Consumer Engagement: The Goldilocks Paradigm

goldilocks

This week, my wife and I shopped for a new car—a thorough process of “try and buy” I’d not undertaken before. In both excitement and intimidation, we ran an exhausting 8-hour marathon, kicking the tires on a dozen cars. In retrospect, it was apparent our final selection was impacted more by the brand courtship than the product itself, with all recommended cars fitting neatly into our minimal criteria. The consumer engagement styles divided into the following three approaches.

Style 1: Too hot

The first dealership swooped in as soon as we parked. We were greeted, asked a few intake questions, then excitedly shuttled around the lot to be impressed with the variety and options. We selected a couple cars to try and the salesperson rode shotgun, acting as tour guide. He gave the complete rundown on current discounts, safety ratings, things that make this dealership better than its siblings, passively insulting other car manufacturers, and making us feel as if we’d won the lottery by stepping onto this lot and into this prize. As soon as we identified our favorite among the fleet, he went by the book, walking us down the conveyor belt of closing the deal, discussing the finance process and evaluating our trade-in.

I halted the process there, politely letting him know we’d like to try some other dealerships and return by choice rather than settling on our first love. At this point, the relationship shifted. Threatened by the possibility of a lost sale, the dealership became clingy. They offered more discounts, not realizing it wasn’t about money. They tried to loan us their car to drive to other dealerships, convinced we would want to return (but requiring us to return regardless). The managerial big guns were pulled in to give additional incentives and pressure. The sell went from friendly to borderline aggressive. Like a bad date, our focus shifted from the building the relationship to finding an escape route.

Ultimately, what had been a positive sales experience we’d have likely returned to, we were relieved to escape from and intimidated to re-enter.

Style 2: Too cold

The second dealership we pulled into was refreshing in light of the previous. The lot was not swarming with salespeople—in fact, we probably could have browsed without ever being interrupted. We snagged a gentleman who was as pleasant as he could have been. We let him know what we were seeking and he handed us a few sets of keys, allowing us to take cars for a spin without his hovering or oversight.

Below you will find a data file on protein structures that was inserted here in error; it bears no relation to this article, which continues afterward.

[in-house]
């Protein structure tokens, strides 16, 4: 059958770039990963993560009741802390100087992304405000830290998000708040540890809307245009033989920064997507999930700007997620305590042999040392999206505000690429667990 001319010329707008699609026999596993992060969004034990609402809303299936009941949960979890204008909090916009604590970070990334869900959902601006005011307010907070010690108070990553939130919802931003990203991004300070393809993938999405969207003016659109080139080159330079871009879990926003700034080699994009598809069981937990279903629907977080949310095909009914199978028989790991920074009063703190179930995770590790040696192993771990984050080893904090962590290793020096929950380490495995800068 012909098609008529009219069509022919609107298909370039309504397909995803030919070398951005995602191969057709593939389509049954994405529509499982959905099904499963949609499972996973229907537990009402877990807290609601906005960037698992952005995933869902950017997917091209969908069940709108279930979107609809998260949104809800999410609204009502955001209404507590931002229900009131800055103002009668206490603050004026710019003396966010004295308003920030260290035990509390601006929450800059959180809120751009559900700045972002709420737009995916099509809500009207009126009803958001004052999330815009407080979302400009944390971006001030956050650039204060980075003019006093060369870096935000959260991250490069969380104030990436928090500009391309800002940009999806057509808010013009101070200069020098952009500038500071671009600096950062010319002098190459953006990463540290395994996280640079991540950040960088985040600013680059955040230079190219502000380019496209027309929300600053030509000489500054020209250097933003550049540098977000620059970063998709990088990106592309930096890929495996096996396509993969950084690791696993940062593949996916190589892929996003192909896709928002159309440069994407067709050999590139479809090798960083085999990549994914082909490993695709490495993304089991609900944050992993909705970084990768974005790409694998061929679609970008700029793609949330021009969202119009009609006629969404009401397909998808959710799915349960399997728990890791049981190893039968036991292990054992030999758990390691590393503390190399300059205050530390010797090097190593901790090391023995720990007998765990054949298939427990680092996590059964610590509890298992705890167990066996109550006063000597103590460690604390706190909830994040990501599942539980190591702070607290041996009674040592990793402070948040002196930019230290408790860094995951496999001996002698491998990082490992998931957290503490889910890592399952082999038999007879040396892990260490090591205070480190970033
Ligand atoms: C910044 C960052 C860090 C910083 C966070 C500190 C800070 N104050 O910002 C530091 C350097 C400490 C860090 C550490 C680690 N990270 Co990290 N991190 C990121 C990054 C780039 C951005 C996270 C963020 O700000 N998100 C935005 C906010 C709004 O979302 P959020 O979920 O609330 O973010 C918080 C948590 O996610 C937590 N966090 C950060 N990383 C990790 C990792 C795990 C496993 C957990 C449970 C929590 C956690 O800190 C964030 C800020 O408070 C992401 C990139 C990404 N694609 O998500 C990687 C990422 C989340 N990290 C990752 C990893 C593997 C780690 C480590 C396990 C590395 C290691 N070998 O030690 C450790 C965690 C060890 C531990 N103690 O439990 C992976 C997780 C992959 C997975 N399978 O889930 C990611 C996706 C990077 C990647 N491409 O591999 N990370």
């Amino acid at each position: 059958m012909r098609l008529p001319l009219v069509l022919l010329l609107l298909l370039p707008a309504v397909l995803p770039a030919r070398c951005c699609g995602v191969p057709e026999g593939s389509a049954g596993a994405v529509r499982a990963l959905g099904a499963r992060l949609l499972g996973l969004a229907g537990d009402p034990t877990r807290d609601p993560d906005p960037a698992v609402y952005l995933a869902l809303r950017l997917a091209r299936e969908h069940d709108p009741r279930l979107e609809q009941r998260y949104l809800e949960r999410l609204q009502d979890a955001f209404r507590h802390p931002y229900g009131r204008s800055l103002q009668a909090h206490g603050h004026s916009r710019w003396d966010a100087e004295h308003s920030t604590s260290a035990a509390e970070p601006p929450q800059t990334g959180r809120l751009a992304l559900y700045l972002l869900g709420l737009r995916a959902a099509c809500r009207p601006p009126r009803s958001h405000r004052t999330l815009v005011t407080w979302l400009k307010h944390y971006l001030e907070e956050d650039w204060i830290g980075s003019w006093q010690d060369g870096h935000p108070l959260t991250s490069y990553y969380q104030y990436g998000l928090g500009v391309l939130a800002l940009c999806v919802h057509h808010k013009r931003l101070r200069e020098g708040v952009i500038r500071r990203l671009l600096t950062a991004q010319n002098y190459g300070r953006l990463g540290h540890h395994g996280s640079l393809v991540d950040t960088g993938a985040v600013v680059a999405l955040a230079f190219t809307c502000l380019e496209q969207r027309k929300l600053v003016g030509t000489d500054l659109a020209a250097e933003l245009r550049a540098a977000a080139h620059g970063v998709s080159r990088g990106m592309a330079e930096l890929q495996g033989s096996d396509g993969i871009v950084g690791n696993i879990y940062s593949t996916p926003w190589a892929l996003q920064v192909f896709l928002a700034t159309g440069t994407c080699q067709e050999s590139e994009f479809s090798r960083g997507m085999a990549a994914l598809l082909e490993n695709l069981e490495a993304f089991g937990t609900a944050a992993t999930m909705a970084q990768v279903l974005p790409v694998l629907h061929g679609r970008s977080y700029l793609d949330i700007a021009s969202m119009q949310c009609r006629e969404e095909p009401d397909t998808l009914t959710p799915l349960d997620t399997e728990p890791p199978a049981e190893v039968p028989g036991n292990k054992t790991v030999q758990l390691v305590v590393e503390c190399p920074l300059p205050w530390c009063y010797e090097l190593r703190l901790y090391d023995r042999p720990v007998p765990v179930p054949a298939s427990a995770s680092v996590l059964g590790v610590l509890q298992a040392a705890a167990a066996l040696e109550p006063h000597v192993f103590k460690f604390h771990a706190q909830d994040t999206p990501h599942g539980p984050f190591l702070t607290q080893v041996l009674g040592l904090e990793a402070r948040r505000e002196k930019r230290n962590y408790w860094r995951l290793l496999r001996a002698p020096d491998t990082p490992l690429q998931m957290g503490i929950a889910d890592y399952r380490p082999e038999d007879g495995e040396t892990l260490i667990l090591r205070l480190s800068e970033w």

We enjoyed this shopping experience, but without any sales pitch, we didn’t fall in love with the product. We didn’t know if there were any deals. We weren’t presented with notable differentiators. Walking away was so easy, it was also not memorable.

Style 3: Just right

We considered another couple cars and brands before landing in our final dealership. We weren’t intercepted in the parking lot, but were greeted on the sales floor. Our criteria were coaxed out of us with discussion of what we’d use the car for, rather than specifications. When the salesperson understood our goals, one appropriate recommendation was made.

The car was pulled around to us and was the only car presented. The salesperson initiated the test drive as the driver, giving an introduction to the features he already knew we were interested in. We pulled into a parking lot where we circled the car and traded spaces. The “test drive” then concluded the sales pitch and became conversational. We talked hobbies, football, and world events while winding through neighborhoods. My wife forgot she was test driving a car and the car became transparent. It was already hers.

Back at the dealership, he offered an opportunity for any additional questions before he left us in the lot to discuss privately. If we decided to buy, he’d be inside waiting, but otherwise he thanked us for the time we spent together and hoped we’d refer others even if the car wasn’t right for us.

We went back inside and we bought.

Lessons learned:

In the end, none of the dealerships did anything particularly “bad”. They were all likely executing their corporate guidance and proven sales tactics. The techniques employed have all closed many deals and I cannot assume the final dealership gets any more business than the other two. However, building a positive brand relationship generates advocacy and loyalty more perennial than a near-term conversion. With that in mind, I can say what the final dealership did right:

  1. Account for a variety of user types, engaging them at their own pace. Identify passive browsers versus surgical, goal-driven users—adjust your tactics accordingly. Don’t overwhelm them with information they may or may not care about. Step away from the rehearsed sales pitch.
  2. Listen and make informed recommendations. Ask minimal questions, but the right questions. Remember your user often doesn’t speak your language, or know how to phrase what they are looking for. They’ve come to you for advice, not the link to Google.
  3. Make your website or product invisible. It isn’t about the car, the website, or the service. It’s about carrying the user to where they need to be, and allowing them to enjoy the ride without worry over how the tool does its job.
  4. Don’t be clingy. If you’ve connected to your user thus far, you can walk away with your door open. Allow the user to come back and validate the brand relationship without stalking them via reminder emails, notifications, or late-night phone calls.
  5. Foster sharing. A user not needing your product or service today doesn’t equate to abandonment, despite what your analytics say. By following the above tips, you build brand advocates who promote referrals, and prime themselves to be qualified leads tomorrow. A positive experience is naturally viral.
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